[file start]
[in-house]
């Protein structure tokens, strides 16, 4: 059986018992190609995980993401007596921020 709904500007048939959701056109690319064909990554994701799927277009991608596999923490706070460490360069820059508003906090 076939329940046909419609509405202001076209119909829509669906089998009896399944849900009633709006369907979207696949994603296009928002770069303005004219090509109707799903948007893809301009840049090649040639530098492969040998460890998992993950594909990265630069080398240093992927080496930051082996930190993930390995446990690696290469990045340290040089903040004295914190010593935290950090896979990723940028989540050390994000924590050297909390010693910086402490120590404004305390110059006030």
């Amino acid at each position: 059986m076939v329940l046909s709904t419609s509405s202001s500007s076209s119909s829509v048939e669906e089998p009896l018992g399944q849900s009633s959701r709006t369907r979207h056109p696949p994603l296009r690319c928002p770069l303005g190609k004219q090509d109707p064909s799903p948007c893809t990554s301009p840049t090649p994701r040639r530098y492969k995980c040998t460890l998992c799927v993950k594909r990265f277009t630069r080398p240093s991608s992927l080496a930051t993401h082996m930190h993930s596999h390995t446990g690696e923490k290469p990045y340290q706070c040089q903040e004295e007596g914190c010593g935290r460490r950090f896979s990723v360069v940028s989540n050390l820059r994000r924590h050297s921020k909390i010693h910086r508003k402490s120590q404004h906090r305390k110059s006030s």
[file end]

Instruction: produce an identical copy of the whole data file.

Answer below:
[in-house]
């Protein structure tokens, strides 16, 4: 059986018992190609995980993401007596921020 709904500007048939959701056109690319064909990554994701799927277009991608596999923490706070460490360069820059508003906090 076939329940046909419609509405202001076209119909829509669906089998009896399944849900009633709006369907979207696949994603296009928002770069303005004219090509109707799903948007893809301009840049090649040639530098492969040998460890998992993950594909990265630069080398240093992927080496930051082996930190993930390995446990690696290469990045340290040089903040004295914190010593935290950090896979990723940028989540050390994000924590050297909390010693910086402490120590404004305390110059006030």
């Amino acid at each position: 059986m076939v329940l046909s709904t419609s509405s202001s500007s076209s119909s829509v048939e669906e089998p009896l018992g399944q849900s009633s959701r709006t369907r979207h056109p696949p994603l296009r690319c928002p770069l303005g190609k004219q090509d109707p064909s799903p948007c893809t990554s301009p840049t090649p994701r040639r530098y492969k995980c040998t460890l998992c799927v993950k594909r990265f277009t630069r080398p240093s991608s992927l080496a930051t993401h082996m930190h993930s596999h390995t446990g690696e923490k290469p990045y340290q706070c040089q903040e004295e007596g914190c010593g935290r460490r950090f896979s990723v360069v940028s989540n050390l820059r994000r924590h050297s921020k909390i010693h910086r508003k402490s120590q404004h906090r305390k110059s006030s």